New research finds that social mobility is "a greater issue for the creative industries than across the wider economy" - and a pressing concern amid the pandemic.
People from privileged backgrounds are twice as likely to work in creative jobs as those from the working classes.
The finding by the Creative Industries Policy and Evidence Centre (PEC) illustrates the sector's entrenched problem with social mobility, which researchers said is being acknowledged but remains poorly understood.
Using Labour Force Survey data and socio-economic occupation codes, the study determined that people from working class origins comprise about a third of the UK's population, but just 16% of the creative industries' workforce.
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Attempts to address the imbalance have had little effect: the likelihood of someone from the working classes finding creative work has grown by just 1.4% in five years - a shift that may be more emblematic of a historic decline in working class professions than real change.
"The fact we are seeing very little shift in the make-up of the creative workforce suggests our efforts to date are falling short," the research report says.
"We are not starting from a blank canvas… But while we have a range of ideas and in some cases evidence on the factors that influence an individual’s fate when looking to work and progress in the creative industries, we lack a coherent narrative about the scale and nature of their impact; which are most important and why.
"When compared to the picture of social mobility into professional and managerial occupations in other sectors, the data suggests social mobility is a greater issue for the creative industries than across the wider economy."
As the pandemic leads to more job losses, "we should expect those who are already marginalised to be worst hit," the report says.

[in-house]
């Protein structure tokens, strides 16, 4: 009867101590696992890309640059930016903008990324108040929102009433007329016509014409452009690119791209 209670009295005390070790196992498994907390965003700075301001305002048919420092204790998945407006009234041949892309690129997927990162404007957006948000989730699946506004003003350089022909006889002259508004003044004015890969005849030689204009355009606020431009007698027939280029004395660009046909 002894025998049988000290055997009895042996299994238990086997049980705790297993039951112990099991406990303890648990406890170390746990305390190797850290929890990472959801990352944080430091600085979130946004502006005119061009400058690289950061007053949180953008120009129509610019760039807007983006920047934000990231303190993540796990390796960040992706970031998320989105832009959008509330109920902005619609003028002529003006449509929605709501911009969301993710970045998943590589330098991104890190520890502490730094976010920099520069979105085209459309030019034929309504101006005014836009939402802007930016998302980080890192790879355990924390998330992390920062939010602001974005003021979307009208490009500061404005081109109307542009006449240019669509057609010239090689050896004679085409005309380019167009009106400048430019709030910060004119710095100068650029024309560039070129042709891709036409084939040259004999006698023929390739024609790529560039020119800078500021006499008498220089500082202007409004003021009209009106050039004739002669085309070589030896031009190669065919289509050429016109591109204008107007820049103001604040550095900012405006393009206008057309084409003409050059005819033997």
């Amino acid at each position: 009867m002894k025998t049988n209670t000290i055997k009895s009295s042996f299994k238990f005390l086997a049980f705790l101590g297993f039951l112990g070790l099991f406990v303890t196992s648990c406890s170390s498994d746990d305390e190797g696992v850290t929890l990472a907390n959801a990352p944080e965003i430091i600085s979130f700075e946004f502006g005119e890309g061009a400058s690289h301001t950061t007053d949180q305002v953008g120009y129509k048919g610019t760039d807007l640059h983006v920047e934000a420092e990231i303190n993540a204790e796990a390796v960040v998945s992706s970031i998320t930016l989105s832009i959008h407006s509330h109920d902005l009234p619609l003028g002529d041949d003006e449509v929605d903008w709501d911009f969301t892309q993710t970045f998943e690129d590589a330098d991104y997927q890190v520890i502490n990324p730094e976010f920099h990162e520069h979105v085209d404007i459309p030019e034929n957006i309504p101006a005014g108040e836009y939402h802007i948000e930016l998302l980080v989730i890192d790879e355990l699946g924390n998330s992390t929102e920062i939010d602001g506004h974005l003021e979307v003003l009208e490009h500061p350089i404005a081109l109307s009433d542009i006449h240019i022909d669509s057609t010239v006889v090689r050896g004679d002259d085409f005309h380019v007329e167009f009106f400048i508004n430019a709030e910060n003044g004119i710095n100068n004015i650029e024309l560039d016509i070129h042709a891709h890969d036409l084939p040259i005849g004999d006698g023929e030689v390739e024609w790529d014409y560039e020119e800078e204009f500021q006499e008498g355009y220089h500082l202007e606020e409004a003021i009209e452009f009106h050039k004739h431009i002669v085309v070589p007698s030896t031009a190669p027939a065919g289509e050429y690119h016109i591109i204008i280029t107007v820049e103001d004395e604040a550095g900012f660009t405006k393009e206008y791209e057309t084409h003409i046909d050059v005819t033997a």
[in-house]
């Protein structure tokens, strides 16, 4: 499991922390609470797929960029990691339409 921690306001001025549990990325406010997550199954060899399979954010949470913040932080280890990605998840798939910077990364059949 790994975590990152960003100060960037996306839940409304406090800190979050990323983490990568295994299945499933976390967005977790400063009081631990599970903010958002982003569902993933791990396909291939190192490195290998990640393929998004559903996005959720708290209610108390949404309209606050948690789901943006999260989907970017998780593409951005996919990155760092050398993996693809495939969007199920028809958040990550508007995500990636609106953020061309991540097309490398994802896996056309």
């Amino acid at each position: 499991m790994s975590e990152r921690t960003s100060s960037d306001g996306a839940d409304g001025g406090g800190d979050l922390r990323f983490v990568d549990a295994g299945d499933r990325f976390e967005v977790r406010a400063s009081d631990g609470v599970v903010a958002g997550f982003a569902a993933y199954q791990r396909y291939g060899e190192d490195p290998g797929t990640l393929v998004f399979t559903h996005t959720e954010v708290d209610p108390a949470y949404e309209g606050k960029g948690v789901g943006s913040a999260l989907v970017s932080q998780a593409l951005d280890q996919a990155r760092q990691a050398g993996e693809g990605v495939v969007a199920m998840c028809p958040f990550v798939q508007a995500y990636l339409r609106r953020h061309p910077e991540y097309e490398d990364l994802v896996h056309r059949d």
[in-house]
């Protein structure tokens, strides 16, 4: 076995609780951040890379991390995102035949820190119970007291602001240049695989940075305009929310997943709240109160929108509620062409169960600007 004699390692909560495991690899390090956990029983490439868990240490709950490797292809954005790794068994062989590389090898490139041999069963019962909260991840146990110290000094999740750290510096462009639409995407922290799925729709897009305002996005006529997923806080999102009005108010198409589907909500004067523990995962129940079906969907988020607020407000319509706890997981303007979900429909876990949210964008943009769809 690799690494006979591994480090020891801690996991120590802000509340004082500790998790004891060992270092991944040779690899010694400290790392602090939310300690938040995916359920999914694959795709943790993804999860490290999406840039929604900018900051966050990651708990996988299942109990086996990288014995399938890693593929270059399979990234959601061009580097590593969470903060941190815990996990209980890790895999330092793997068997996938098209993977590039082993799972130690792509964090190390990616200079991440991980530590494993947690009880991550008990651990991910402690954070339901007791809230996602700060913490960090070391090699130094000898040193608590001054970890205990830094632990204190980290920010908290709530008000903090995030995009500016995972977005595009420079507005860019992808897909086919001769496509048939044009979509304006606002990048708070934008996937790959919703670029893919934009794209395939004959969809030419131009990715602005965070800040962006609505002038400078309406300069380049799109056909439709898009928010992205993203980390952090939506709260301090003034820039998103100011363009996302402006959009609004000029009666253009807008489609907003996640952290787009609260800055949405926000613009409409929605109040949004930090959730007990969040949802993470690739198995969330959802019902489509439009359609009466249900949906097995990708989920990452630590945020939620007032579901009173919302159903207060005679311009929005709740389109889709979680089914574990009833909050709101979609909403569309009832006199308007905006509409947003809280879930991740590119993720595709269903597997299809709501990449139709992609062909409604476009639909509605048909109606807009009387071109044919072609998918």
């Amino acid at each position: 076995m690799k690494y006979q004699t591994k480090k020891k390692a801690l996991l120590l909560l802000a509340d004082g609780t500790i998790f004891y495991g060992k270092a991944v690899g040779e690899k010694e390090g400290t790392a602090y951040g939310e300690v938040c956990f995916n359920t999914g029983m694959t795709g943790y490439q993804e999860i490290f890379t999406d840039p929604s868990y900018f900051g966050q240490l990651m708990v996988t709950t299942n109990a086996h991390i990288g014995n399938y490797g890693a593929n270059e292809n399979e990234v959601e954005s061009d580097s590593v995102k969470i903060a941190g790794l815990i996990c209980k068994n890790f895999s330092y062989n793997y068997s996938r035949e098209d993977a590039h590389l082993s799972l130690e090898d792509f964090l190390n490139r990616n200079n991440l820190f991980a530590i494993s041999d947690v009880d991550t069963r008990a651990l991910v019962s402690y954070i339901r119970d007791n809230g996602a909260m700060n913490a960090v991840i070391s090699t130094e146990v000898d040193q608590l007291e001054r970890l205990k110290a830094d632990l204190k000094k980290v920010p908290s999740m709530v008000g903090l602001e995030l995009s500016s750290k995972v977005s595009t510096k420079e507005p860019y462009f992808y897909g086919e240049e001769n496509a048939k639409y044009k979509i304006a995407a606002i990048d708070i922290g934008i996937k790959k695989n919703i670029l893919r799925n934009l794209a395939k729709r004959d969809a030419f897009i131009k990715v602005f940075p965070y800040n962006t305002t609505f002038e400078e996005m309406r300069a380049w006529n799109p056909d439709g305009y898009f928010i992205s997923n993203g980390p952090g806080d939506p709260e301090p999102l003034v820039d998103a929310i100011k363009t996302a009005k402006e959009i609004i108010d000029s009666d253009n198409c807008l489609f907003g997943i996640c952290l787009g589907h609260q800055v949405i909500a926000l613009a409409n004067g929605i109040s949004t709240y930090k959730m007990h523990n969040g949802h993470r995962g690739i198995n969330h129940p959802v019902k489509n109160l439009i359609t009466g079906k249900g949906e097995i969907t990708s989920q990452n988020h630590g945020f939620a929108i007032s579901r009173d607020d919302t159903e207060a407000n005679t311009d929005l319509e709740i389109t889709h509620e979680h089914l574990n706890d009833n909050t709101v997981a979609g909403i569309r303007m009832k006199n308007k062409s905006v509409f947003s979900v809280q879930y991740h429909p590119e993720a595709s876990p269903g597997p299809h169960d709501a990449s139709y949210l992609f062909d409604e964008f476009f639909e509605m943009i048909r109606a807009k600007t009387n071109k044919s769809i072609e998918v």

Researchers found a "double disadvantage" where class intersected with other protected characteristics: for example, someone from a privileged background who is university educated is more than five times as likely to work in the creative industries as a working class person with a GCSE-level education.
Women, who are already underrepresented in the creative industries, are nearly five times less likely to secure a job than men from privileged backgrounds if they have working class origins.
People with disabilities are 20 to 30% less likely to land a creative role than their non-disabled peers. But if a working-class disabled person is pitted against a non-disabled worker of privilege, the disadvantage rockets to 300%.
Heather Carey, PEC Co-Investigator and Director of Work Advance, said the pandemic has "only served to emphasise the vulnerabilities" inherent in policies and programmes aimed at addressing class disparities.
The PEC will conduct further research to better understand the role class plays in specific sub-sectors and occupations in the creative industries.
"As we look to rebuild the sector, now is the time to consider how we can address long-standing structural weaknesses," Carey said.
Every sector (except crafts)
The research says "what is striking is that, with the exception of crafts, class imbalances exist across every creative industry".
Publishing and architecture had "the most pronounced and enduring" class divide over the five years to 2019, drawing between 42 and 65% of its workforces from privileged backgrounds.
But music and the performing and visual arts were little better. Classed as one sector in PEC's research, their working class cohort averaged just 12%.
Crafts bucks the trend, with about one-third of the sector coming from the working classes compared to 28% from privilege.
The remaining 40% are from the 'intermediate classes', which PEC defines as people whose parents worked in lower supervisory and technical jobs, or were self employed.
Getting into the creative industries is just half the battle: PEC's research found that workers with privileged pasts experienced more autonomy over their job and working hours than their working class peers.
They were also more likely to be managers and supervisors by a margin of 10 percentage points.
There is perhaps a silver lining in that creatives were found to have more autonomy than people working in other sectors.
But the findings "offer little in the way of reassurance for those concerned that talented individuals from working-class origin might make it into the occupations that include our curators, or authors, our musicians, artists, actors and entertainers, and our film-makers," the report says.
"The issue does not end with whether or not those from a working-class background can make it into our creative industries, but rather whether they are able to thrive and progress once there."